In the Dark Knight, and later the Dark Knight Rises, both the Joker and Bane argue that they have to be there because Batman is there. A portion of that is the what is referred to as the escalation, as power creep. It's referenced in Batman Begins, by Gordon:

We start carrying semi-automatics, they buy automatics. We start wearing Kevlar, they buy armor piercing rounds

It starts with normal crime (a mugger shooting Bruce's parents, a carjacker killing Uncle Ben, Oliver Queen putting an arrow into those who failed his city), but then evil rises to meet the force. It is more cut & Dry with Superman Comics (and movies) because Superman is already a giant powerspike. But with the better designed superheros (Batman, flash, Green Arrow, Spiderman, Daredevil) there's already waves of crime to fight against, and the longer the series goes, there's a slow crawl upwards. As you see in Gotham (and to lesser extents in Daredevil, Arrow and The Flash), the directors are taking that a step farther, showing you the origination of their respective host of villains by showing before they donned masks... they were already villains.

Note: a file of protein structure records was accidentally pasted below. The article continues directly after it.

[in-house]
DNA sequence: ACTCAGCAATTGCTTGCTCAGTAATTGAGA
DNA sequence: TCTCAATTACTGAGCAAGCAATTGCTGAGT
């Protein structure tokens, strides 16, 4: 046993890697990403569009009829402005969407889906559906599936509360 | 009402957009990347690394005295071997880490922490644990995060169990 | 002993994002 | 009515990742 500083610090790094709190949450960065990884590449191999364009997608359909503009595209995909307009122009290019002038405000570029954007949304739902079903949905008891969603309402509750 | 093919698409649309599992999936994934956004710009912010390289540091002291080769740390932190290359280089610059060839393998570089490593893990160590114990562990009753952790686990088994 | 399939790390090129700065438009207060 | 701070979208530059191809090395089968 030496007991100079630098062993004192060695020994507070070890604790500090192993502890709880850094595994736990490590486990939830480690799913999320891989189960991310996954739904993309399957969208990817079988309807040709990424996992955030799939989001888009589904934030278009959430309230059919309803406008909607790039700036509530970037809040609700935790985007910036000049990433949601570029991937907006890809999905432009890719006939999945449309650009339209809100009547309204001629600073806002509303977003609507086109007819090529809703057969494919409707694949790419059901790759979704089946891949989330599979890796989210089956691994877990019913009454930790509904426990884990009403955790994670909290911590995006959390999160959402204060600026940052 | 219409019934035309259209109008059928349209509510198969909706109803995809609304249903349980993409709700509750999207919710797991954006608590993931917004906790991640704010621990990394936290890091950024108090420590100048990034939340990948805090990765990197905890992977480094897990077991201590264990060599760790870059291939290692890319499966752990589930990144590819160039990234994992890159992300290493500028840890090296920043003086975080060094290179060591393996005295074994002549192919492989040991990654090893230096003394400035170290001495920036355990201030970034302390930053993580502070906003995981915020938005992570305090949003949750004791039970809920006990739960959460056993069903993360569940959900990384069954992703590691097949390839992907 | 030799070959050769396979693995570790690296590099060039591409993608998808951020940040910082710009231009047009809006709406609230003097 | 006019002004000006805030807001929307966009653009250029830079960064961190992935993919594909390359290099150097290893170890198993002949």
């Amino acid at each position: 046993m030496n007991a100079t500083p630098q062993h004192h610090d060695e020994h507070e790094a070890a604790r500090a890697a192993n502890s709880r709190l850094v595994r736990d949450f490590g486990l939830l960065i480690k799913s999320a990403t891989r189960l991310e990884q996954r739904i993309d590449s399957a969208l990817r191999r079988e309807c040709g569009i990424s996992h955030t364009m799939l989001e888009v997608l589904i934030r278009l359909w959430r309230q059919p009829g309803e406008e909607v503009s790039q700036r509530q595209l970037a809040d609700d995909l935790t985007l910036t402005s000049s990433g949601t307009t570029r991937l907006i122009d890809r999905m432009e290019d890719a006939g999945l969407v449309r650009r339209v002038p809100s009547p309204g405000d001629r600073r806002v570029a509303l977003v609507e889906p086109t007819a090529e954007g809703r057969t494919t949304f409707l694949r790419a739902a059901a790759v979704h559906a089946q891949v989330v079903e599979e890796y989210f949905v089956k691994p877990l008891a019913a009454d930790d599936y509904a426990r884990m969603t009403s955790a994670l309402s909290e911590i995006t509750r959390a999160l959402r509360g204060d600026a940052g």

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    I do see this escalation, and that's a legitimate point; the existing villains do have to step up their game to deal with superheros, etc. But I guess what I'm asking for, and in Batman specifically because I don't know all of the origin stories from his villains... were these villains on the path to become costumed supervillains even if Batman did not exist? Gotham is implying that Cobblepot was always destined to become the over-the-top crazy supervillain character "Penguin"... – KutuluMike Oct 29 '15 at 15:41
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    I just HAVE to point out... "catwoman is a burger".... nice typo there :D – Patrice Oct 29 '15 at 19:18
  • Oh hey, I forgot about Strong Female Protagonist. I should catch up on that one. – KRyan Oct 29 '15 at 20:22
  • @Patrice amusing, but fixed anyway :) – KutuluMike Oct 29 '15 at 20:49
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The answer after Crisis on Multiple Earths is NO. Gotham was home to Alan Scott as Green Lantern in the 40s and 50s who had his own set of villains. Prior to crisis Earth 2 was no for the same reason, Earth 1 it is possible.

Post new 52 and post, post new 52 I am so confused I have no idea.